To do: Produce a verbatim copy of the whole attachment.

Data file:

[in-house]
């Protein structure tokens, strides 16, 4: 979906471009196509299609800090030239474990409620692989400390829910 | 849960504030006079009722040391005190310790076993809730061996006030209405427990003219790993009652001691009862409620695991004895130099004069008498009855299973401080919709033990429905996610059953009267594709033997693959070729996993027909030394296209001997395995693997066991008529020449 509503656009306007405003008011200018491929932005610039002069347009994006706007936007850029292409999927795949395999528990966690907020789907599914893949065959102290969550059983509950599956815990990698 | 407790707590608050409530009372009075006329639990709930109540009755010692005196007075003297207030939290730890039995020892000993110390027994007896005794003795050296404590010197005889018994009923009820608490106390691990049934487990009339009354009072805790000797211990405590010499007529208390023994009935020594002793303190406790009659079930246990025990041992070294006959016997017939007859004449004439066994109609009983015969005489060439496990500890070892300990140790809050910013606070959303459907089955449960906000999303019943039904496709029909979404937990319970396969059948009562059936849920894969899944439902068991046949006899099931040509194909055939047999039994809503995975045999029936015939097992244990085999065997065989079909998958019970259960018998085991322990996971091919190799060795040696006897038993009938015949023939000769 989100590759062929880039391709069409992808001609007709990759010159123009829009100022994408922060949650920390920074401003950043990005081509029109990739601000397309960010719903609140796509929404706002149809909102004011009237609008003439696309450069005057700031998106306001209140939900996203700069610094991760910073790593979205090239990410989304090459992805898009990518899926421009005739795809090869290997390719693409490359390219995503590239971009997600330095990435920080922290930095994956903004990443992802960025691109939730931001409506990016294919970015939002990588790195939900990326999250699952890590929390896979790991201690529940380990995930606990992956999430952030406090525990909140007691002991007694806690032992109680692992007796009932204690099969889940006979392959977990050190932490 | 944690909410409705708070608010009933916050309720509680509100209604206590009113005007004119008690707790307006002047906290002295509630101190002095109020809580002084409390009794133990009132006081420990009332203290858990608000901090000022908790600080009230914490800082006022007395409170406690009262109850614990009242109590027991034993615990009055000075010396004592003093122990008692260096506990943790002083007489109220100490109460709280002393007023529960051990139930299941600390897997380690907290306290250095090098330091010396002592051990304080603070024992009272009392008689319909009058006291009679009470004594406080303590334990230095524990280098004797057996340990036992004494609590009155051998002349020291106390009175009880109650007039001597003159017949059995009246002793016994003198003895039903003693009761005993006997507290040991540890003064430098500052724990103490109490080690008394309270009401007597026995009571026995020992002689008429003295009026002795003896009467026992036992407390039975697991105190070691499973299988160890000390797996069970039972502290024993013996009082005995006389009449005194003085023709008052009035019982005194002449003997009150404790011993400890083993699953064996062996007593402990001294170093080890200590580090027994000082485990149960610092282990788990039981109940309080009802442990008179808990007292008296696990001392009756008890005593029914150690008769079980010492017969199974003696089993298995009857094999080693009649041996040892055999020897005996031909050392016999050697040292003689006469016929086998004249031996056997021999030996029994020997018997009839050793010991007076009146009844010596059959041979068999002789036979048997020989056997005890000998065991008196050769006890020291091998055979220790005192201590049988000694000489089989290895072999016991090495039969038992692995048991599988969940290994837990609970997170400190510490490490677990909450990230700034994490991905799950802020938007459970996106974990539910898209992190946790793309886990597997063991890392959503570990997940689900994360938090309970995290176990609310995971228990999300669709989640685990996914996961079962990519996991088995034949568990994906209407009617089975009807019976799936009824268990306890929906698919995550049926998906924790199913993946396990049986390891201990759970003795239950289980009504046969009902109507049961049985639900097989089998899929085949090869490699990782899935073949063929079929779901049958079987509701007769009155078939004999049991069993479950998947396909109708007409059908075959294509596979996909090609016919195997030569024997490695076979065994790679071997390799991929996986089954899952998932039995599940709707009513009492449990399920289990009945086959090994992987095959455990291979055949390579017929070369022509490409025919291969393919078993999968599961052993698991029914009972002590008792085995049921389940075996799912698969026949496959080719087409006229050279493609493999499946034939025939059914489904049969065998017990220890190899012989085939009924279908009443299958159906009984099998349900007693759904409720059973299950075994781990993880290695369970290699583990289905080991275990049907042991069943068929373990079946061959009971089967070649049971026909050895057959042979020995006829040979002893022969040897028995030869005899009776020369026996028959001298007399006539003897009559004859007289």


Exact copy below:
[in-house]
């Protein structure tokens, strides 16, 4: 979906471009196509299609800090030239474990409620692989400390829910 | 849960504030006079009722040391005190310790076993809730061996006030209405427990003219790993009652001691009862409620695991004895130099004069008498009855299973401080919709033990429905996610059953009267594709033997693959070729996993027909030394296209001997395995693997066991008529020449 509503656009306007405003008011200018491929932005610039002069347009994006706007936007850029292409999927795949395999528990966690907020789907599914893949065959102290969550059983509950599956815990990698 | 407790707590608050409530009372009075006329639990709930109540009755010692005196007075003297207030939290730890039995020892000993110390027994007896005794003795050296404590010197005889018994009923009820608490106390691990049934487990009339009354009072805790000797211990405590010499007529208390023994009935020594002793303190406790009659079930246990025990041992070294006959016997017939007859004449004439066994109609009983015969005489060439496990500890070892300990140790809050910013606070959303459907089955449960906000999303019943039904496709029909979404937990319970396969059948009562059936849920894969899944439902068991046949006899099931040509194909055939047999039994809503995975045999029936015939097992244990085999065997065989079909998958019970259960018998085991322990996971091919190799060795040696006897038993009938015949023939000769 989100590759062929880039391709069409992808001609007709990759010159123009829009100022994408922060949650920390920074401003950043990005081509029109990739601000397309960010719903609140796509929404706002149809909102004011009237609008003439696309450069005057700031998106306001209140939900996203700069610094991760910073790593979205090239990410989304090459992805898009990518899926421009005739795809090869290997390719693409490359390219995503590239971009997600330095990435920080922290930095994956903004990443992802960025691109939730931001409506990016294919970015939002990588790195939900990326999250699952890590929390896979790991201690529940380990995930606990992956999430952030406090525990909140007691002991007694806690032992109680692992007796009932204690099969889940006979392959977990050190932490 | 944690909410409705708070608010009933916050309720509680509100209604206590009113005007004119008690707790307006002047906290002295509630101190002095109020809580002084409390009794133990009132006081420990009332203290858990608000901090000022908790600080009230914490800082006022007395409170406690009262109850614990009242109590027991034993615990009055000075010396004592003093122990008692260096506990943790002083007489109220100490109460709280002393007023529960051990139930299941600390897997380690907290306290250095090098330091010396002592051990304080603070024992009272009392008689319909009058006291009679009470004594406080303590334990230095524990280098004797057996340990036992004494609590009155051998002349020291106390009175009880109650007039001597003159017949059995009246002793016994003198003895039903003693009761005993006997507290040991540890003064430098500052724990103490109490080690008394309270009401007597026995009571026995020992002689008429003295009026002795003896009467026992036992407390039975697991105190070691499973299988160890000390797996069970039972502290024993013996009082005995006389009449005194003085023709008052009035019982005194002449003997009150404790011993400890083993699953064996062996007593402990001294170093080890200590580090027994000082485990149960610092282990788990039981109940309080009802442990008179808990007292008296696990001392009756008890005593029914150690008769079980010492017969199974003696089993298995009857094999080693009649041996040892055999020897005996031909050392016999050697040292003689006469016929086998004249031996056997021999030996029994020997018997009839050793010991007076009146009844010596059959041979068999002789036979048997020989056997005890000998065991008196050769006890020291091998055979220790005192201590049988000694000489089989290895072999016991090495039969038992692995048991599988969940290994837990609970997170400190510490490490677990909450990230700034994490991905799950802020938007459970996106974990539910898209992190946790793309886990597997063991890392959503570990997940689900994360938090309970995290176990609310995971228990999300669709989640685990996914996961079962990519996991088995034949568990994906209407009617089975009807019976799936009824268990306890929906698919995550049926998906924790199913993946396990049986390891201990759970003795239950289980009504046969009902109507049961049985639900097989089998899929085949090869490699990782899935073949063929079929779901049958079987509701007769009155078939004999049991069993479950998947396909109708007409059908075959294509596979996909090609016919195997030569024997490695076979065994790679071997390799991929996986089954899952998932039995599940709707009513009492449990399920289990009945086959090994992987095959455990291979055949390579017929070369022509490409025919291969393919078993999968599961052993698991029914009972002590008792085995049921389940075996799912698969026949496959080719087409006229050279493609493999499946034939025939059914489904049969065998017990220890190899012989085939009924279908009443299958159906009984099998349900007693759904409720059973299950075994781990993880290695369970290699583990289905080991275990049907042991069943068929373990079946061959009971089967070649049971026909050895057959042979020995006829040979002893022969040897028995030869005899009776020369026996028959001298007399006539003897009559004859007289």